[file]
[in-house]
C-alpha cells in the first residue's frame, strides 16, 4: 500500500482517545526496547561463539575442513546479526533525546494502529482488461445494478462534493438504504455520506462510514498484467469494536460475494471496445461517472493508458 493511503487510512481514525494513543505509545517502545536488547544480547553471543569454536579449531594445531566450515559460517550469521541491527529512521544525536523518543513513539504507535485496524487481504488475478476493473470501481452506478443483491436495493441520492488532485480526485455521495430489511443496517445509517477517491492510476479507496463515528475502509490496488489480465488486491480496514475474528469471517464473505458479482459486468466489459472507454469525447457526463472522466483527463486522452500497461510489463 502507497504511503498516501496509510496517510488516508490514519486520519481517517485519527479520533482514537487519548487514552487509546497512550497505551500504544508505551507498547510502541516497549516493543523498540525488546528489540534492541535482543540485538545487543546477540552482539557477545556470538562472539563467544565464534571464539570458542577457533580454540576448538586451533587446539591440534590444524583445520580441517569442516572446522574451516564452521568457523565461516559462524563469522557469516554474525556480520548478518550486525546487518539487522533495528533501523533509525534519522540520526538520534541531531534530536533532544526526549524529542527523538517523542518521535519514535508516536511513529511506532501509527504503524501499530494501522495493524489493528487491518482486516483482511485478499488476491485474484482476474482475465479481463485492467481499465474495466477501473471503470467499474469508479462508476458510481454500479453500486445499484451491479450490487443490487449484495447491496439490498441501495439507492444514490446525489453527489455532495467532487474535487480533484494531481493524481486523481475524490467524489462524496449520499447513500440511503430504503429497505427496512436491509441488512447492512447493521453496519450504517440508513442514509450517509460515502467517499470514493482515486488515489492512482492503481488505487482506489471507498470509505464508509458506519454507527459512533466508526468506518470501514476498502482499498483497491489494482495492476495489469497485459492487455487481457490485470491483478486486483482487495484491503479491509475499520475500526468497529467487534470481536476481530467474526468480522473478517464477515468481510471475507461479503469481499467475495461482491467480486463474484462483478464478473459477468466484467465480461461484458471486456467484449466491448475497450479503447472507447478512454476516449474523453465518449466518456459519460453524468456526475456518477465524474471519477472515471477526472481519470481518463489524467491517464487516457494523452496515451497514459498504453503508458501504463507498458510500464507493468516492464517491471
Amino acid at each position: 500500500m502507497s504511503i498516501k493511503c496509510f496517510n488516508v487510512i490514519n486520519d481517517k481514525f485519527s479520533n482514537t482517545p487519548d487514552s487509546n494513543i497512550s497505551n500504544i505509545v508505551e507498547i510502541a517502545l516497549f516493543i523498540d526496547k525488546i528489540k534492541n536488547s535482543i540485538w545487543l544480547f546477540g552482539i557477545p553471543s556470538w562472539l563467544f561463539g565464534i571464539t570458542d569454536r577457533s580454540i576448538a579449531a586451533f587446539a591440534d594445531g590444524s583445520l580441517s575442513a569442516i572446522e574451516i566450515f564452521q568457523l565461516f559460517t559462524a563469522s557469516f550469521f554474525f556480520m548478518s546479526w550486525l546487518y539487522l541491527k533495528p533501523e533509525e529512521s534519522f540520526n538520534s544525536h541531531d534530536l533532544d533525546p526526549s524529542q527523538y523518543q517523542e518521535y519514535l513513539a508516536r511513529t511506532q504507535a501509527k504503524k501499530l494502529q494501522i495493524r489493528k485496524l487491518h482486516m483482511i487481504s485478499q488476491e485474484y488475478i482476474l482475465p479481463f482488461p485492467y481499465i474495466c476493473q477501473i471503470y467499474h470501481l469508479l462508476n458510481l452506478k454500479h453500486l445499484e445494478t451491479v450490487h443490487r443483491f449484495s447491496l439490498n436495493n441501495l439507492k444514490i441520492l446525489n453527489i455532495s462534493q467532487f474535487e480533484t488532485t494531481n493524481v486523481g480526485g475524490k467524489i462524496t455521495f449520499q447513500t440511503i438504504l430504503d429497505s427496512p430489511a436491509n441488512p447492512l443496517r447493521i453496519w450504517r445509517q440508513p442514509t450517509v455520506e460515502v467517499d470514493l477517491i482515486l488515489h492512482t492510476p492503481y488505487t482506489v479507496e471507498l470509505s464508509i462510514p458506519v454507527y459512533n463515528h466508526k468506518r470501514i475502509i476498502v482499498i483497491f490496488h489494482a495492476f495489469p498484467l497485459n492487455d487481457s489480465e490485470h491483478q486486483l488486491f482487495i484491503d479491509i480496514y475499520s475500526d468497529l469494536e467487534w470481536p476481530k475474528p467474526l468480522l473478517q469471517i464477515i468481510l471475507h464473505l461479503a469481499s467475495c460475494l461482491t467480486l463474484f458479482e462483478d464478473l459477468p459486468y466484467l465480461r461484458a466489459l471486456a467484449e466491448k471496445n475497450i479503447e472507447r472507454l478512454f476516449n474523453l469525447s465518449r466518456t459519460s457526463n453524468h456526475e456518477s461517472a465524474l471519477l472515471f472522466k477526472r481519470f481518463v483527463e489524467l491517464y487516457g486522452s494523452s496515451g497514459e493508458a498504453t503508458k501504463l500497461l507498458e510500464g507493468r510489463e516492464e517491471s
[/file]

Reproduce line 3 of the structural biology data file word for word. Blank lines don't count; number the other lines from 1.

Amino acid at each position: 500500500m502507497s504511503i498516501k493511503c496509510f496517510n488516508v487510512i490514519n486520519d481517517k481514525f485519527s479520533n482514537t482517545p487519548d487514552s487509546n494513543i497512550s497505551n500504544i505509545v508505551e507498547i510502541a517502545l516497549f516493543i523498540d526496547k525488546i528489540k534492541n536488547s535482543i540485538w545487543l544480547f546477540g552482539i557477545p553471543s556470538w562472539l563467544f561463539g565464534i571464539t570458542d569454536r577457533s580454540i576448538a579449531a586451533f587446539a591440534d594445531g590444524s583445520l580441517s575442513a569442516i572446522e574451516i566450515f564452521q568457523l565461516f559460517t559462524a563469522s557469516f550469521f554474525f556480520m548478518s546479526w550486525l546487518y539487522l541491527k533495528p533501523e533509525e529512521s534519522f540520526n538520534s544525536h541531531d534530536l533532544d533525546p526526549s524529542q527523538y523518543q517523542e518521535y519514535l513513539a508516536r511513529t511506532q504507535a501509527k504503524k501499530l494502529q494501522i495493524r489493528k485496524l487491518h482486516m483482511i487481504s485478499q488476491e485474484y488475478i482476474l482475465p479481463f482488461p485492467y481499465i474495466c476493473q477501473i471503470y467499474h470501481l469508479l462508476n458510481l452506478k454500479h453500486l445499484e445494478t451491479v450490487h443490487r443483491f449484495s447491496l439490498n436495493n441501495l439507492k444514490i441520492l446525489n453527489i455532495s462534493q467532487f474535487e480533484t488532485t494531481n493524481v486523481g480526485g475524490k467524489i462524496t455521495f449520499q447513500t440511503i438504504l430504503d429497505s427496512p430489511a436491509n441488512p447492512l443496517r447493521i453496519w450504517r445509517q440508513p442514509t450517509v455520506e460515502v467517499d470514493l477517491i482515486l488515489h492512482t492510476p492503481y488505487t482506489v479507496e471507498l470509505s464508509i462510514p458506519v454507527y459512533n463515528h466508526k468506518r470501514i475502509i476498502v482499498i483497491f490496488h489494482a495492476f495489469p498484467l497485459n492487455d487481457s489480465e490485470h491483478q486486483l488486491f482487495i484491503d479491509i480496514y475499520s475500526d468497529l469494536e467487534w470481536p476481530k475474528p467474526l468480522l473478517q469471517i464477515i468481510l471475507h464473505l461479503a469481499s467475495c460475494l461482491t467480486l463474484f458479482e462483478d464478473l459477468p459486468y466484467l465480461r461484458a466489459l471486456a467484449e466491448k471496445n475497450i479503447e472507447r472507454l478512454f476516449n474523453l469525447s465518449r466518456t459519460s457526463n453524468h456526475e456518477s461517472a465524474l471519477l472515471f472522466k477526472r481519470f481518463v483527463e489524467l491517464y487516457g486522452s494523452s496515451g497514459e493508458a498504453t503508458k501504463l500497461l507498458e510500464g507493468r510489463e516492464e517491471s